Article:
Countering crisisology: ignorance, indecision, and the inexplicable

Joff P. N. Bradley, Teikyo University

In response to the global crisis of addiction to toxic forms of technology, this presentation metamodels (Watson 2008) a paradigm shift in the role of the literature and philosophy teacher. Departing from traditional explication, the focus is on emancipation, corruption, co-creation, and the provocation of questions examining the principle of equality. Informed by educational philosophies and concepts such as Jacques Ranciere’s Ignorant Schoolmaster (2007), Michel Serres’s Thumbelina Generation (2014), Alain Badiou’s notion of corrupting youth (2017), Gilles Deleuze’s vision of co-production (1994), Stiegler’s sense of a journey of knowledge (Stiegler 2020), the need for explication is abandoned.

The Jacotot Method, emphasizing self-directed learning and rupturing societal norms, challenges the conventional role of an informed instructor. Michel Serres’s Thumbelina generation metaphor, explored alongside Bernard Stiegler’s concept of social sculpture (2017), offers insights into liberating knowledge from previous pedagogical models, particularly for the mobile phone generation.

The presentation also examines Alain Badiou’s idea of philosophy as a movement to transform subjectivity and Gilles Deleuze’s perspective on teaching as a collaborative endeavour, advocating a “do with me” approach and creating “vacuoles of noncommunication, circuit breakers” (Deleuze, 1995 p. 175) becomes vital in eluding control and forming new connections with students.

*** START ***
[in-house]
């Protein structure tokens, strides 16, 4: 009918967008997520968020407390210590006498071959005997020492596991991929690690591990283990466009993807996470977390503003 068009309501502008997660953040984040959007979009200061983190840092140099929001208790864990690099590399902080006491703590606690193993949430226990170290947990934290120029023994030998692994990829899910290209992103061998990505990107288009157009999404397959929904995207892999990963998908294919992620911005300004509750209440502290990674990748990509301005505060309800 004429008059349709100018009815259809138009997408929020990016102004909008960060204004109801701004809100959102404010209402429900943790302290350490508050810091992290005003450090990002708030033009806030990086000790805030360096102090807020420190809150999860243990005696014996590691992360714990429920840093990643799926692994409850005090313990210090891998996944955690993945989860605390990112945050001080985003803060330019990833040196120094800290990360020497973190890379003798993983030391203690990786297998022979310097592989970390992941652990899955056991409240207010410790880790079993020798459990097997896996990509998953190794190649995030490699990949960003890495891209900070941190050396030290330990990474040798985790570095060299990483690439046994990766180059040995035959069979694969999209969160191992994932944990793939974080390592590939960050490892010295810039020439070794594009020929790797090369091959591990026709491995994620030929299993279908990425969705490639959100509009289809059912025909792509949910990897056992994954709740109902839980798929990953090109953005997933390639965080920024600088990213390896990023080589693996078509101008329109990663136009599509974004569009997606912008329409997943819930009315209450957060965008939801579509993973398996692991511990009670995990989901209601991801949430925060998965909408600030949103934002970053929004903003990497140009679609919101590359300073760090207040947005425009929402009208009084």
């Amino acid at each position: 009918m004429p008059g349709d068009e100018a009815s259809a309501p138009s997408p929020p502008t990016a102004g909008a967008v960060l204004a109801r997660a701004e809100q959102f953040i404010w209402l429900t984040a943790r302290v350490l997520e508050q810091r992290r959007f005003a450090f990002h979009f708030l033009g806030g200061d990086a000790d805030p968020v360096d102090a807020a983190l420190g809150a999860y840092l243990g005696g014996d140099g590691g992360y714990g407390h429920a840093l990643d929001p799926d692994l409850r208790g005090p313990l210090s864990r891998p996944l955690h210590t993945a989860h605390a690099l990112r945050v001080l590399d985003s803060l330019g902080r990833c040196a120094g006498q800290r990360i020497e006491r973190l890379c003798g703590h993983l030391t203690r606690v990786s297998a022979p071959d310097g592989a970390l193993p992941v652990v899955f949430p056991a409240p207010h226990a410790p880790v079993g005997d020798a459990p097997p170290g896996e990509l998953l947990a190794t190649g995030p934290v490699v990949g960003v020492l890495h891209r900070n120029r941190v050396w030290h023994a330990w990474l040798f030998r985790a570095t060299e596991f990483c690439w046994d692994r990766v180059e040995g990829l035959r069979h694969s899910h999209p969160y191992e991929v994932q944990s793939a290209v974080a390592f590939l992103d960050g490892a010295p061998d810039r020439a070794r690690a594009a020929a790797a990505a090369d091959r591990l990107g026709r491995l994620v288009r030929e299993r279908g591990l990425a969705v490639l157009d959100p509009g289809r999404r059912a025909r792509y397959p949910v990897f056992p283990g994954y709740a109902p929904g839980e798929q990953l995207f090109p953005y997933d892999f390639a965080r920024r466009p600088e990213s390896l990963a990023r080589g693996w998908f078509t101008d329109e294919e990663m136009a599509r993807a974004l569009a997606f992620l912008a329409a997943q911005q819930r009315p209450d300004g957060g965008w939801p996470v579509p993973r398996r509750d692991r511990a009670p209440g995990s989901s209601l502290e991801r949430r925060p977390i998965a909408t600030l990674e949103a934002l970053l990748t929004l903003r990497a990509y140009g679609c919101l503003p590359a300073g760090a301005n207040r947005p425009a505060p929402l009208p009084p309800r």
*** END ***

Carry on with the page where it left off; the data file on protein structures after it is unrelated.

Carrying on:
Transformative learning journeys: The be-in(g) of the teacher-self as a catalyst for belonging. 

Judith Terblanche, Milpark Education

Higher Education Institutions (HEIs) have historically aimed to cultivate, preserve, and share knowledge in service of social justice, serving as guardians and champions of critical thinking while fostering active citizenship among their students (Giroux 2015; Lynch 2006). Due to neoliberal ideologies, the educational landscape has transformed. Its primary function has shifted towards categorising and evaluating students to produce a labour force that sustains a capitalist economic framework (Rustin, 2016). The cultivation of critical thinking skills through discourse has been supplanted by a pedagogical emphasis on rote memorisation and regurgitation of information, thus diminishing the prioritisation of intellectual inquiry and dialogue. In such a milieu, intellectual counter-spaces in HEI’s are diminished and nullified (Case & Hunter, 2012).

Furthermore, in response to the pull and push forces of a digital transformative market-driven society, several online institutions of higher learning have accessed the higher education landscape.  Williamson and Hogan (2021, p. 12) argue that “online teaching and learning is neither inevitably transformative nor necessarily deleterious to the purpose of universities”, but a re-imagination is required. This phenomenon poses a possible further threat to intellectual counter-spaces, as there are significant barriers e.g. perceived distance, to creating the required conditions of safety and trust for deliberation amongst students, and students and teachers in a flexible online space, compared to the traditional classroom.